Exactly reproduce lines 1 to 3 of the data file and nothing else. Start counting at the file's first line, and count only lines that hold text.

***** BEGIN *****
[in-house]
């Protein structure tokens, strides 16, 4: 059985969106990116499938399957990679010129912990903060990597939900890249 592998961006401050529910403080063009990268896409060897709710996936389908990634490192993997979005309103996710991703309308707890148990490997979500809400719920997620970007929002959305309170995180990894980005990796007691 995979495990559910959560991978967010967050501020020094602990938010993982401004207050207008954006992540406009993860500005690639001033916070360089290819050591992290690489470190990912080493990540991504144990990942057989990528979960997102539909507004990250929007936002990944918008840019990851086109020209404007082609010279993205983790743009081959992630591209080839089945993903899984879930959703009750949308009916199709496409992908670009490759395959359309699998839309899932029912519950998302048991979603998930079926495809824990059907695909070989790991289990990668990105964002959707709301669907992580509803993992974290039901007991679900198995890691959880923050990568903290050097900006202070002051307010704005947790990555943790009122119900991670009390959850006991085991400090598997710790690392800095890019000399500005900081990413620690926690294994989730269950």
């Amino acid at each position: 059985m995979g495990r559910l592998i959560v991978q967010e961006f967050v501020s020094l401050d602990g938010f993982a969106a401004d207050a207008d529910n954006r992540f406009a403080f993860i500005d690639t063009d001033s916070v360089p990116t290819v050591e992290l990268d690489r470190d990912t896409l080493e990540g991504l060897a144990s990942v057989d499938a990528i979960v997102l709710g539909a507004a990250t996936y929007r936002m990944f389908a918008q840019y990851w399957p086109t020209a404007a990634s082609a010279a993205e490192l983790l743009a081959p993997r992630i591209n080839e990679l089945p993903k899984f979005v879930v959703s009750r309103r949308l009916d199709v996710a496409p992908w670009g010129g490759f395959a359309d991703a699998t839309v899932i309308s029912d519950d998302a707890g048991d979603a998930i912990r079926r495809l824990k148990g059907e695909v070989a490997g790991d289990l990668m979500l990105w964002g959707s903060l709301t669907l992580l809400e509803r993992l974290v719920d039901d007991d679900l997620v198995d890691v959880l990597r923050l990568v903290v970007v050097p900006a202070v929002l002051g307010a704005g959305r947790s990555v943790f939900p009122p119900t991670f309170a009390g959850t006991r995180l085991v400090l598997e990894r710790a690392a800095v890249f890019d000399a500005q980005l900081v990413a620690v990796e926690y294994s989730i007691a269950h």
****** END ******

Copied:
[in-house]
């Protein structure tokens, strides 16, 4: 059985969106990116499938399957990679010129912990903060990597939900890249 592998961006401050529910403080063009990268896409060897709710996936389908990634490192993997979005309103996710991703309308707890148990490997979500809400719920997620970007929002959305309170995180990894980005990796007691 995979495990559910959560991978967010967050501020020094602990938010993982401004207050207008954006992540406009993860500005690639001033916070360089290819050591992290690489470190990912080493990540991504144990990942057989990528979960997102539909507004990250929007936002990944918008840019990851086109020209404007082609010279993205983790743009081959992630591209080839089945993903899984879930959703009750949308009916199709496409992908670009490759395959359309699998839309899932029912519950998302048991979603998930079926495809824990059907695909070989790991289990990668990105964002959707709301669907992580509803993992974290039901007991679900198995890691959880923050990568903290050097900006202070002051307010704005947790990555943790009122119900991670009390959850006991085991400090598997710790690392800095890019000399500005900081990413620690926690294994989730269950």
């Amino acid at each position: 059985m995979g495990r559910l592998i959560v991978q967010e961006f967050v501020s020094l401050d602990g938010f993982a969106a401004d207050a207008d529910n954006r992540f406009a403080f993860i500005d690639t063009d001033s916070v360089p990116t290819v050591e992290l990268d690489r470190d990912t896409l080493e990540g991504l060897a144990s990942v057989d499938a990528i979960v997102l709710g539909a507004a990250t996936y929007r936002m990944f389908a918008q840019y990851w399957p086109t020209a404007a990634s082609a010279a993205e490192l983790l743009a081959p993997r992630i591209n080839e990679l089945p993903k899984f979005v879930v959703s009750r309103r949308l009916d199709v996710a496409p992908w670009g010129g490759f395959a359309d991703a699998t839309v899932i309308s029912d519950d998302a707890g048991d979603a998930i912990r079926r495809l824990k148990g059907e695909v070989a490997g790991d289990l990668m979500l990105w964002g959707s903060l709301t669907l992580l809400e509803r993992l974290v719920d039901d007991d679900l997620v198995d890691v959880l990597r923050l990568v903290v970007v050097p900006a202070v929002l002051g307010a704005g959305r947790s990555v943790f939900p009122p119900t991670f309170a009390g959850t006991r995180l085991v400090l598997e990894r710790a690392a800095v890249f890019d000399a500005q980005l900081v990413a620690v990796e926690y294994s989730i007691a269950h």